Foster overlooks the fact that the two statutory schemes found in the Government Code and the Penal Code apply different definitions for the term “victim” in several other situations. For instance, in People v. Narron (1987) 192 Cal.App.3d 724, 237 Cal.Rptr. 693, the court held that a county could be considered a victim entitled to restitution as a condition of probation. The court noted that neither section 1203.1 nor section 1203.04 defined “victim.” The court reasoned that “the policies of these provisions favor a definition which includes the government where it suffered loss flowing from a defendant's criminal conduct. Including the government as a potential ‘victim’ accords with the court's discretion to employ probation conditions which ensure ‘that amends ․ be made to society for the breach of the law, ․’ (Pen.Code, § 1203.1.) Moreover, the concept of restitution embodies not only the notion that people who suffer loss as a result of criminal activity should be compensated for those losses [citation], but also a perception of the value of restitution as a ‘deterrent to future criminality’ [citation], and ‘to rehabilitate the criminal.’ [Citation.] Both aims are furthered by imposing a restitution condition in appropriate cases whether or not the victim is an individual.” (192 Cal.App.3d at p. 732, 237 Cal.Rptr. 693.)
Narron presents only one example of the different treatment of the term “victim” under section 1203 et seq. and under Government Code section 13959 et seq. Another difference is that under Government Code section 13960, subdivision (a), only a California resident is entitled to reimbursement from the Restitution Fund. No such restriction applies under section 1203 et seq. Thus, a nonresident could be treated as a victim under sections 1203.1 and 1203.04, but not under Government Code section 13967.
These examples demonstrate that the Legislature deliberately intended the term “victim” to have different applications under the two statutory schemes. We therefore see no anomaly in treating an insurance company differently under the two schemes.
In our view, it would create a greater anomaly to apply the scheme apparently envisioned by Foster, under which a defendant's responsibility to make restitution for property he has stolen would depend upon whether the victim had obtained insurance against the loss. This result would ignore that objective of probation conditions which is to deter further criminal activity by requiring the defendant to bear the consequences of his criminal activity.
D. Restitution as a Civil Judgment. Foster contends that a restitution order as a condition of probation has the same effect as a civil judgment for damages to the victim, payable to the insurance company under a subrogation theory. Addressing possible civil liability to the victim is not a proper function of restitution under section 1203.1. (Goulart, supra, 224 Cal.App.3d at p. 82, 273 Cal.Rptr. 477.)
In Williams, supra, the court held that an insurance company was not a “victim” within the meaning of Government Code section 13960, subdivision (a), and the court therefore had no jurisdiction to award restitution to an insurance company under Government Code section 13967. (Williams, supra, 207 Cal.App.3d at p. 1524, 255 Cal.Rptr. 778; accord, People v. Blankenship (1989) 213 Cal.App.3d 992, 999–1000, 262 Cal.Rptr. 141.) The Williams court reasoned that a restitution order is “in effect a civil judgment for damages against Williams, payable to [the insurance company] on a subrogation theory. [Citation.] Whether [the insurance company] is entitled to such damages is not a matter over which the trial courts had jurisdiction. ‘[C]ivil liability cannot be a function of restitution in a criminal case.’ [Citation.] The criminal judicial process should not be ‘ “ ‘․ used to supplement a civil suit or as a threat to coerce the payment of a civil liability and thus reduce the criminal court to a collection agency.’ ” [Citations.]' [Citation.]” (Williams, supra, 207 Cal.App.3d at p. 1524, 255 Cal.Rptr. 778.)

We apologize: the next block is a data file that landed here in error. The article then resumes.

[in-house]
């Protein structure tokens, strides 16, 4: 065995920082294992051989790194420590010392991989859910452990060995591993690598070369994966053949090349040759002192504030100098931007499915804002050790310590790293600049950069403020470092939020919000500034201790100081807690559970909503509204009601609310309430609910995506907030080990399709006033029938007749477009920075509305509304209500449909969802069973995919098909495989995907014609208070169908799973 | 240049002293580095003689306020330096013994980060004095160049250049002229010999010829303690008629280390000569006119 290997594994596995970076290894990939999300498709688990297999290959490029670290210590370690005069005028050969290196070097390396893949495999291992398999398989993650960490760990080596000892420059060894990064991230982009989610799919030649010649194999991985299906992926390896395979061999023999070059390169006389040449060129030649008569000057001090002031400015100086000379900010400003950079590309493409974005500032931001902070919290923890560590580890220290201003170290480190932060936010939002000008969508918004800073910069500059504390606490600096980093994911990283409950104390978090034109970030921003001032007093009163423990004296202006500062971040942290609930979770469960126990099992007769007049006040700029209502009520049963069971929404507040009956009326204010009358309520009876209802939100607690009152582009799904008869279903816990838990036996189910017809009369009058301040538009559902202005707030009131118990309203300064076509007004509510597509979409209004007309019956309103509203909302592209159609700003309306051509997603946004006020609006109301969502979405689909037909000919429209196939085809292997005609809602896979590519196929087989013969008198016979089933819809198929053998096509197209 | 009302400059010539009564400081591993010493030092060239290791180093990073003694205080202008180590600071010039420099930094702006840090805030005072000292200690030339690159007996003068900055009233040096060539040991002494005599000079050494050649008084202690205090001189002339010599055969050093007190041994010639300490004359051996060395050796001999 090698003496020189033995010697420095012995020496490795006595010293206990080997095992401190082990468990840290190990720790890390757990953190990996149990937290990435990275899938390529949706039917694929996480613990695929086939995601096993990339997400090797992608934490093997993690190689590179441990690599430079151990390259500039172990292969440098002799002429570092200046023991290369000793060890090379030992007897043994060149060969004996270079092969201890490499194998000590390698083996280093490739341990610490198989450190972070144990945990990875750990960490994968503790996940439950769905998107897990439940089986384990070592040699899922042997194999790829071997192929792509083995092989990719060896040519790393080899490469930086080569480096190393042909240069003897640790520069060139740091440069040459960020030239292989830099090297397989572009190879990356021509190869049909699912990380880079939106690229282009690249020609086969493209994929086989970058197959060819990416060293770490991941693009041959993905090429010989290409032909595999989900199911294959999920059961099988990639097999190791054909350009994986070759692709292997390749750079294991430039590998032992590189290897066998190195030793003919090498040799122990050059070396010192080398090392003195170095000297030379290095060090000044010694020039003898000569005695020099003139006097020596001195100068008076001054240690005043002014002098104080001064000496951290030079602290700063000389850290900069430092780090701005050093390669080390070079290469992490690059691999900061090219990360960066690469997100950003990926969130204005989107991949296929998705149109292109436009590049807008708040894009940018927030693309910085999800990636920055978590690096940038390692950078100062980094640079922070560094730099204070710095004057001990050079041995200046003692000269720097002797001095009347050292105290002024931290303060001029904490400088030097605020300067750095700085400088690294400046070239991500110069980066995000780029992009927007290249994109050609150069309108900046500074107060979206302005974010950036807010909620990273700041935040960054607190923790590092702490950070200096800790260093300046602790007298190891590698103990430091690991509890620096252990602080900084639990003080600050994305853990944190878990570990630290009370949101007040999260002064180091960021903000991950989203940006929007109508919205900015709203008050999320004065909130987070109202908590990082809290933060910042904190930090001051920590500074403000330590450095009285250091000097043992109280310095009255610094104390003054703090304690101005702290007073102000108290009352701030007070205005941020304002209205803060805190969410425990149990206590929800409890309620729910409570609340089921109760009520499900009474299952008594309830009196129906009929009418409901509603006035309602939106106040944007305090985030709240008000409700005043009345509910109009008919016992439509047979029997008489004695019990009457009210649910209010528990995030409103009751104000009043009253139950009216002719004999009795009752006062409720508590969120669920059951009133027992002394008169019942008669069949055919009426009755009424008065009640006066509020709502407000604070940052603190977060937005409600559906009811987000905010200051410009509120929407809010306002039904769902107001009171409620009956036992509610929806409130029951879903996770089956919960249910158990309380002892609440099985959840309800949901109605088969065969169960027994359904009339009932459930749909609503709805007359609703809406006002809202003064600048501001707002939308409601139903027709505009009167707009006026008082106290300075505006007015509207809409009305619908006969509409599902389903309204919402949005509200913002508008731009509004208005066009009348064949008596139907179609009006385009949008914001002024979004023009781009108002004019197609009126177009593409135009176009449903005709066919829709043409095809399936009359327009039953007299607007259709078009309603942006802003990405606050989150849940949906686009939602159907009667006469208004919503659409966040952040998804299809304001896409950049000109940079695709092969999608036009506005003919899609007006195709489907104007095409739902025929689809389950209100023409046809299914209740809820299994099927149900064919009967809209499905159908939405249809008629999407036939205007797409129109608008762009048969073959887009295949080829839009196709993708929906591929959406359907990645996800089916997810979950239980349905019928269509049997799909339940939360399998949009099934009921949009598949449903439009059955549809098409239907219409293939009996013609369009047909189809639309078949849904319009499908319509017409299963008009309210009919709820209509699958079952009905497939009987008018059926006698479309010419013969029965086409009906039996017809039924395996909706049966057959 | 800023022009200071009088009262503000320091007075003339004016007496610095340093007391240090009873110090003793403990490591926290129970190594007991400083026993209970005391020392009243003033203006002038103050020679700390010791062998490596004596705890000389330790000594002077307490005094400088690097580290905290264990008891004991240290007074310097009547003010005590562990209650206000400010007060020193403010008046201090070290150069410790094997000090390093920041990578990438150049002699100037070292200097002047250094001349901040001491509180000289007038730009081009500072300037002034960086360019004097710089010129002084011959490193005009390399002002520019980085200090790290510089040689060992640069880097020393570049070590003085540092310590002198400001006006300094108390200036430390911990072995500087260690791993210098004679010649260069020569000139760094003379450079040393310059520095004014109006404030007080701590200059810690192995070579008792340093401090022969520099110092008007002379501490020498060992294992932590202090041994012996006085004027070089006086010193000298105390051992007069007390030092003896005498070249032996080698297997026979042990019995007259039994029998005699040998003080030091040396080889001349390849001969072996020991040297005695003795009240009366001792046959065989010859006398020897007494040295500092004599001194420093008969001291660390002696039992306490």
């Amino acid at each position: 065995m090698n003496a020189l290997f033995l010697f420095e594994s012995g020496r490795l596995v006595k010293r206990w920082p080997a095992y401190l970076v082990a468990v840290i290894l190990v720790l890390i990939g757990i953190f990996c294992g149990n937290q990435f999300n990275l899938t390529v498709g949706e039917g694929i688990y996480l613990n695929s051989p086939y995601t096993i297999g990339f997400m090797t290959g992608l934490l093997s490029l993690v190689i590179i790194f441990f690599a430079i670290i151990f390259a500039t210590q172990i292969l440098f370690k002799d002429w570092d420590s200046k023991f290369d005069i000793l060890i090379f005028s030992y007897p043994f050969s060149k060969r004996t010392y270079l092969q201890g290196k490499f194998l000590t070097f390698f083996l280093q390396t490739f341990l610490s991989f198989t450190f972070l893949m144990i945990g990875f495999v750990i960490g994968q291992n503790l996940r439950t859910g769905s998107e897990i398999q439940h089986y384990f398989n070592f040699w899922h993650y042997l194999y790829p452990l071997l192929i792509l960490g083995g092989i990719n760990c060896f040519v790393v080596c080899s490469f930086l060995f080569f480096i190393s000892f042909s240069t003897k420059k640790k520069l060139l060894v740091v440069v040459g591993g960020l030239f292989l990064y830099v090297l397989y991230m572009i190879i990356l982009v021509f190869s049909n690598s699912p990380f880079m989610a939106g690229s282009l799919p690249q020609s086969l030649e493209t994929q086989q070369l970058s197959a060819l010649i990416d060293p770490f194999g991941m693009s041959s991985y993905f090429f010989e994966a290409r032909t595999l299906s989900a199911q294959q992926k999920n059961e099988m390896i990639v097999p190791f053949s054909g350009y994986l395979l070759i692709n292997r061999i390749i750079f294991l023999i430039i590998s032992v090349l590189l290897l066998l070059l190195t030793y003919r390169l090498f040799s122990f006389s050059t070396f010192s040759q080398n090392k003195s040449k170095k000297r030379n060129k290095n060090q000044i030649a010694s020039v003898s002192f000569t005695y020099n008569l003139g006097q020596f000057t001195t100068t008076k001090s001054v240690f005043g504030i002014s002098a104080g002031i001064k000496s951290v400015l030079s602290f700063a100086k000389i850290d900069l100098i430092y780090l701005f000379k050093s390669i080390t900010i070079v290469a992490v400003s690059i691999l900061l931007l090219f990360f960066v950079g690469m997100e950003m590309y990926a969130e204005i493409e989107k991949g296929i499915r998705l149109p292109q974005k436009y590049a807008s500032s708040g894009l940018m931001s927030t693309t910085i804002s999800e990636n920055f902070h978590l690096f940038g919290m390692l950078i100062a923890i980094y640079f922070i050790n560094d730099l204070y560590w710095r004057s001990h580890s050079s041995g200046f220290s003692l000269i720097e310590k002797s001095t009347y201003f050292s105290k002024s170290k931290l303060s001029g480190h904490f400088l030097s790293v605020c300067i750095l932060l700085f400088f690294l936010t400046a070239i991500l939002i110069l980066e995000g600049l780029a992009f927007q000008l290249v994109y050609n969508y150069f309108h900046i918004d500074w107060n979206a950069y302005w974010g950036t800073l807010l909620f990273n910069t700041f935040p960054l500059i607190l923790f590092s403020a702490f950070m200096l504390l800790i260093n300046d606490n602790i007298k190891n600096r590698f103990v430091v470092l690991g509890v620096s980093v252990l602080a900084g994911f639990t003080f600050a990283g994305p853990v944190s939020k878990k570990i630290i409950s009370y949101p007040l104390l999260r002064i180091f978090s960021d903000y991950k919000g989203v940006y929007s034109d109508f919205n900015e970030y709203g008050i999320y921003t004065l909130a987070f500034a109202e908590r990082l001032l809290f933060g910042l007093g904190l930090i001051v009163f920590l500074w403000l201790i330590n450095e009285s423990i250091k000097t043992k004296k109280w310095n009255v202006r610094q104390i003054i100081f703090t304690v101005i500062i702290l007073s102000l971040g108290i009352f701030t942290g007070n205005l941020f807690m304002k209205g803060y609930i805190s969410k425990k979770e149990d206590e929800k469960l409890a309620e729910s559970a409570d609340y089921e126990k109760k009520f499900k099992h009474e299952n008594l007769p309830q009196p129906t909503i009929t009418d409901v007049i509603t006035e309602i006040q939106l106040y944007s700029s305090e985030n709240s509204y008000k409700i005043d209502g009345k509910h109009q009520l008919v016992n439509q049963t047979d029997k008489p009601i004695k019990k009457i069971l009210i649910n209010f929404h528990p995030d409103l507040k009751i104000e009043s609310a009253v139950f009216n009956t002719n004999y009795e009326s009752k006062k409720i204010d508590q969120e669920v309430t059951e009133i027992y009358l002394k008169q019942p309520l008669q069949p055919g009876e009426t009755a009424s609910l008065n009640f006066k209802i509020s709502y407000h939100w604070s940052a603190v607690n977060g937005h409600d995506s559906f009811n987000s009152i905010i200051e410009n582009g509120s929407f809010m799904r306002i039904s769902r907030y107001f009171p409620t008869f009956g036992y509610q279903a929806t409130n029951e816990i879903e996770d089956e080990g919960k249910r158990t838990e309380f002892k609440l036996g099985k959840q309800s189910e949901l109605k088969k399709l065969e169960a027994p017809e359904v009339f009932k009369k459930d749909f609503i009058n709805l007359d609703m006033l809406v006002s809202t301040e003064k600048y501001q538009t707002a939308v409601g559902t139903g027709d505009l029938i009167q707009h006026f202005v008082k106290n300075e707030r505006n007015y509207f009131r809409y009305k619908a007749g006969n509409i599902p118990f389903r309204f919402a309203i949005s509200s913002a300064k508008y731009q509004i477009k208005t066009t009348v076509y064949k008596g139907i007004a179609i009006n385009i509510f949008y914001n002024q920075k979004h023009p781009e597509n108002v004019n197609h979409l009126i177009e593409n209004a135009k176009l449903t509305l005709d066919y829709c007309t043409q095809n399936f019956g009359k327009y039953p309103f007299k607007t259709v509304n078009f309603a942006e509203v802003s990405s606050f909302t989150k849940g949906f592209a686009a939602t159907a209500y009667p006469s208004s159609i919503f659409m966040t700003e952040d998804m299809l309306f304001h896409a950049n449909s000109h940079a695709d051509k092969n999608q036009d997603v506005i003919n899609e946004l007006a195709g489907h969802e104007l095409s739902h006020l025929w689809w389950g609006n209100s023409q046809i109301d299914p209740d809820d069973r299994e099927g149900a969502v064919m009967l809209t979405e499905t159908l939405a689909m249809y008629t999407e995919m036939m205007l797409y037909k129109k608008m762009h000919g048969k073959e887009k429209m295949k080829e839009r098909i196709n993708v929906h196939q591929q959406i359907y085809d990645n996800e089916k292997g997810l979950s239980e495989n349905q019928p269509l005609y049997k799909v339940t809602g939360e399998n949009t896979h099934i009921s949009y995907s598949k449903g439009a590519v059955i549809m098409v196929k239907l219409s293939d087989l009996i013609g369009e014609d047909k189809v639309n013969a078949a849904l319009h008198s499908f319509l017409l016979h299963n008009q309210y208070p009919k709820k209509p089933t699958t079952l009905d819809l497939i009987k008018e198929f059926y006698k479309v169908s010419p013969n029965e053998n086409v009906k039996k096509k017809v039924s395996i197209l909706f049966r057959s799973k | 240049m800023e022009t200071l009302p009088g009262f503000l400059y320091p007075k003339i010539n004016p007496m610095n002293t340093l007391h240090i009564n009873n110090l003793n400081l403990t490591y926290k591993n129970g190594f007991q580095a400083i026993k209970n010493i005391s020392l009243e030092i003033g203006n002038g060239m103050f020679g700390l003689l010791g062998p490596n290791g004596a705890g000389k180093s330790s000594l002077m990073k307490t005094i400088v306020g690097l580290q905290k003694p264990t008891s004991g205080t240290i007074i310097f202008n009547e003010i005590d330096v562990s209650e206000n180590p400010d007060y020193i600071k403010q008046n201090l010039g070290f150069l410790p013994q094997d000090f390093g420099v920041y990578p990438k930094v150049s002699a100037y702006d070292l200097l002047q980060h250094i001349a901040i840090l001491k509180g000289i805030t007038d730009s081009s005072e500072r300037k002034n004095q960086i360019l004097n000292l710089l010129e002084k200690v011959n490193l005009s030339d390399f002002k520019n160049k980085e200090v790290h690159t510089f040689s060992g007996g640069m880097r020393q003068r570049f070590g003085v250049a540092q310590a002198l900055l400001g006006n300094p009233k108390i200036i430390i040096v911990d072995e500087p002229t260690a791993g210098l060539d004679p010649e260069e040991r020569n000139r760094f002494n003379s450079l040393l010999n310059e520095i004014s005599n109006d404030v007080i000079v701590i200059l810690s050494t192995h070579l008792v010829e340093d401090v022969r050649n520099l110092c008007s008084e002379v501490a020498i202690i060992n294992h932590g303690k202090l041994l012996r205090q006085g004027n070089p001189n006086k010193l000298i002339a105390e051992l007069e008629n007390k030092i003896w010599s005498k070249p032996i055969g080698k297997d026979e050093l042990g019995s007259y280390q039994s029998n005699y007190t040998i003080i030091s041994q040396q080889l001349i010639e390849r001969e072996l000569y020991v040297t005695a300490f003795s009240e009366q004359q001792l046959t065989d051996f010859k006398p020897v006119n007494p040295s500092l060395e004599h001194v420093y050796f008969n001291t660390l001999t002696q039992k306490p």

Foster argues that Calhoun, holding an insurance company was a victim under section 1203 et seq., was wrongly decided because it failed to address the issue of a court's power to create civil liability in a criminal proceeding. As discussed above, the different policies of the two statutory schemes justify treating an insurance company differently.
As the Goulart court noted, “[R]estitution by definition impacts potential civil liability, restoring some or all of the value of property taken from a crime victim.” (Goulart, supra, 224 Cal.App.3d at p. 82, 273 Cal.Rptr. 477.) Applying Foster's argument, all restitution conditions would be invalid. We therefore reject his argument.
E. Principles of Statutory Construction. Under People v. Caudillo (1978) 21 Cal.3d 562, 585, 146 Cal.Rptr. 859, 580 P.2d 274, statutes relating to the same subject matter should be construed together and harmonized if possible. Foster argues that the courts should therefore apply only one definition of victim for purposes of restitution.
We have no difficulty harmonizing the statutes. The different objectives of the probation statutes and the victim reimbursement provisions of the Government Code justify different applications of the term “victim.” The Legislature explicitly recognized this distinction by incorporating a detailed definition of the term “victim” into the Government Code, but not defining the term for purposes of section 1203. Thus, the Legislature left it open for an insurance company to be treated differently under the two statutory schemes. Similarly, a nonresident of California would be treated differently under the two statutory schemes. Like an insurance company, a nonresident is not entitled to payment from the Restitution Fund. A flexible interpretation of the term “victim” best addresses the purpose of the statute. (Hernandez, supra, 30 Cal.3d at p. 468, 179 Cal.Rptr. 239, 637 P.2d 706.)